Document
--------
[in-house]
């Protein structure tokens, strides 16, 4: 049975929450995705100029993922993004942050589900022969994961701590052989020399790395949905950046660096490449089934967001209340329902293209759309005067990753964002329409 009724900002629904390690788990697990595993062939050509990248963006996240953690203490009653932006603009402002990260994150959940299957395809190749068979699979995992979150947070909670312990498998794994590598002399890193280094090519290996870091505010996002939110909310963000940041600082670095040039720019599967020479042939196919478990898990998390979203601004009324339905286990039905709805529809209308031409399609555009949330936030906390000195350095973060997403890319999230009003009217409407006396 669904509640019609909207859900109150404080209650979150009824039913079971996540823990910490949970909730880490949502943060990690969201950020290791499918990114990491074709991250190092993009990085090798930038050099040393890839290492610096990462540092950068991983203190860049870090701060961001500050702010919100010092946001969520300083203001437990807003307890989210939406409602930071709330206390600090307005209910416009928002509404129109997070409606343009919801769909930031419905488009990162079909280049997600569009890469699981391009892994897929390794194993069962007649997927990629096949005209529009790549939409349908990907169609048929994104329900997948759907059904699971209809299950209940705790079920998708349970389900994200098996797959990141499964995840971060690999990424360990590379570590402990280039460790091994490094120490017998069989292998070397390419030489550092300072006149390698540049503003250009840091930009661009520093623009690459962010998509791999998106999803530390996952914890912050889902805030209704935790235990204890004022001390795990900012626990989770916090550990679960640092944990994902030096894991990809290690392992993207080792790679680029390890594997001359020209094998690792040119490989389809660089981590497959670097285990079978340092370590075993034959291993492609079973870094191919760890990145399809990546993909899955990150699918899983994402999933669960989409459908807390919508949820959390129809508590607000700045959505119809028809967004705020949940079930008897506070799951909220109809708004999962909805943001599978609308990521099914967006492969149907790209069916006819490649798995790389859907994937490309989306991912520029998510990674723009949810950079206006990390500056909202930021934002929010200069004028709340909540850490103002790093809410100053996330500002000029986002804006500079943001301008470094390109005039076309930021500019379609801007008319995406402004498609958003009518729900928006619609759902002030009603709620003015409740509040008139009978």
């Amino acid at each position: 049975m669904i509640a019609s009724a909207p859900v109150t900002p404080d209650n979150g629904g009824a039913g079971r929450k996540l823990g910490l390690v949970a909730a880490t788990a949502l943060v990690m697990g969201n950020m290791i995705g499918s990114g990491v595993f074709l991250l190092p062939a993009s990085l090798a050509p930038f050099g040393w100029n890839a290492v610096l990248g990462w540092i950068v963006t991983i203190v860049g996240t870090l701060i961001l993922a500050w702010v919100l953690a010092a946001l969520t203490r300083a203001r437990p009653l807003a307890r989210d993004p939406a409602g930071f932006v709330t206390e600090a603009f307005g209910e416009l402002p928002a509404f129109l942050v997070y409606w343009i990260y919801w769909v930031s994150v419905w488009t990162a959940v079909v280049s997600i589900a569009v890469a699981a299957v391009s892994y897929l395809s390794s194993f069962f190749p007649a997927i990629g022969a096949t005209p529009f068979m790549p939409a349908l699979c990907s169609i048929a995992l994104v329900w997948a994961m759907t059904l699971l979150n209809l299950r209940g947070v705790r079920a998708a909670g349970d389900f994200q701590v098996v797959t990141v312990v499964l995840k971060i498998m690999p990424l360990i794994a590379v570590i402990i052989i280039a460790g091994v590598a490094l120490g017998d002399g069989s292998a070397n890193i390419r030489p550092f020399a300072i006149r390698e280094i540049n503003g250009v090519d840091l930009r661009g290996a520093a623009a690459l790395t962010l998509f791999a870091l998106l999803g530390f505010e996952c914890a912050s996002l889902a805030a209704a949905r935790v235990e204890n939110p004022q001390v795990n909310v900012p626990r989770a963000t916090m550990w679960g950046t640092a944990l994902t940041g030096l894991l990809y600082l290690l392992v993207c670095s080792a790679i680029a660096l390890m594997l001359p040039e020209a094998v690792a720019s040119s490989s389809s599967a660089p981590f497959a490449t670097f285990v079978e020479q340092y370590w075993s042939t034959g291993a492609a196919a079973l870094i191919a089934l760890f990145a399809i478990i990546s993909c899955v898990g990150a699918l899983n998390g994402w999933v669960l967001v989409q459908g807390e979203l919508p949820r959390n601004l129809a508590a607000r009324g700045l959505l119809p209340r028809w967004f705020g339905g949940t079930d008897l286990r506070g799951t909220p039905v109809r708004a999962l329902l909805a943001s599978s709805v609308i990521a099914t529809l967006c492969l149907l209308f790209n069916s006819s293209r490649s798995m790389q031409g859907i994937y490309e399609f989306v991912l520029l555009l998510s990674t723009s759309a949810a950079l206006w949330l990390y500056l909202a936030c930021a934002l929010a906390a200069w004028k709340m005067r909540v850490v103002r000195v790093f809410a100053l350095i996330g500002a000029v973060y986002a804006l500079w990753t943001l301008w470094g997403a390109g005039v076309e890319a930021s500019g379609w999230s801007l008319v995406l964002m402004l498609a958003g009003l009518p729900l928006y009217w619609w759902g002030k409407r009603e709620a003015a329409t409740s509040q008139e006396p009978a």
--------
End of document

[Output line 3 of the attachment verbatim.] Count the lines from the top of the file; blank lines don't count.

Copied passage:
């Amino acid at each position: 049975m669904i509640a019609s009724a909207p859900v109150t900002p404080d209650n979150g629904g009824a039913g079971r929450k996540l823990g910490l390690v949970a909730a880490t788990a949502l943060v990690m697990g969201n950020m290791i995705g499918s990114g990491v595993f074709l991250l190092p062939a993009s990085l090798a050509p930038f050099g040393w100029n890839a290492v610096l990248g990462w540092i950068v963006t991983i203190v860049g996240t870090l701060i961001l993922a500050w702010v919100l953690a010092a946001l969520t203490r300083a203001r437990p009653l807003a307890r989210d993004p939406a409602g930071f932006v709330t206390e600090a603009f307005g209910e416009l402002p928002a509404f129109l942050v997070y409606w343009i990260y919801w769909v930031s994150v419905w488009t990162a959940v079909v280049s997600i589900a569009v890469a699981a299957v391009s892994y897929l395809s390794s194993f069962f190749p007649a997927i990629g022969a096949t005209p529009f068979m790549p939409a349908l699979c990907s169609i048929a995992l994104v329900w997948a994961m759907t059904l699971l979150n209809l299950r209940g947070v705790r079920a998708a909670g349970d389900f994200q701590v098996v797959t990141v312990v499964l995840k971060i498998m690999p990424l360990i794994a590379v570590i402990i052989i280039a460790g091994v590598a490094l120490g017998d002399g069989s292998a070397n890193i390419r030489p550092f020399a300072i006149r390698e280094i540049n503003g250009v090519d840091l930009r661009g290996a520093a623009a690459l790395t962010l998509f791999a870091l998106l999803g530390f505010e996952c914890a912050s996002l889902a805030a209704a949905r935790v235990e204890n939110p004022q001390v795990n909310v900012p626990r989770a963000t916090m550990w679960g950046t640092a944990l994902t940041g030096l894991l990809y600082l290690l392992v993207c670095s080792a790679i680029a660096l390890m594997l001359p040039e020209a094998v690792a720019s040119s490989s389809s599967a660089p981590f497959a490449t670097f285990v079978e020479q340092y370590w075993s042939t034959g291993a492609a196919a079973l870094i191919a089934l760890f990145a399809i478990i990546s993909c899955v898990g990150a699918l899983n998390g994402w999933v669960l967001v989409q459908g807390e979203l919508p949820r959390n601004l129809a508590a607000r009324g700045l959505l119809p209340r028809w967004f705020g339905g949940t079930d008897l286990r506070g799951t909220p039905v109809r708004a999962l329902l909805a943001s599978s709805v609308i990521a099914t529809l967006c492969l149907l209308f790209n069916s006819s293209r490649s798995m790389q031409g859907i994937y490309e399609f989306v991912l520029l555009l998510s990674t723009s759309a949810a950079l206006w949330l990390y500056l909202a936030c930021a934002l929010a906390a200069w004028k709340m005067r909540v850490v103002r000195v790093f809410a100053l350095i996330g500002a000029v973060y986002a804006l500079w990753t943001l301008w470094g997403a390109g005039v076309e890319a930021s500019g379609w999230s801007l008319v995406l964002m402004l498609a958003g009003l009518p729900l928006y009217w619609w759902g002030k409407r009603e709620a003015a329409t409740s509040q008139e006396p009978a």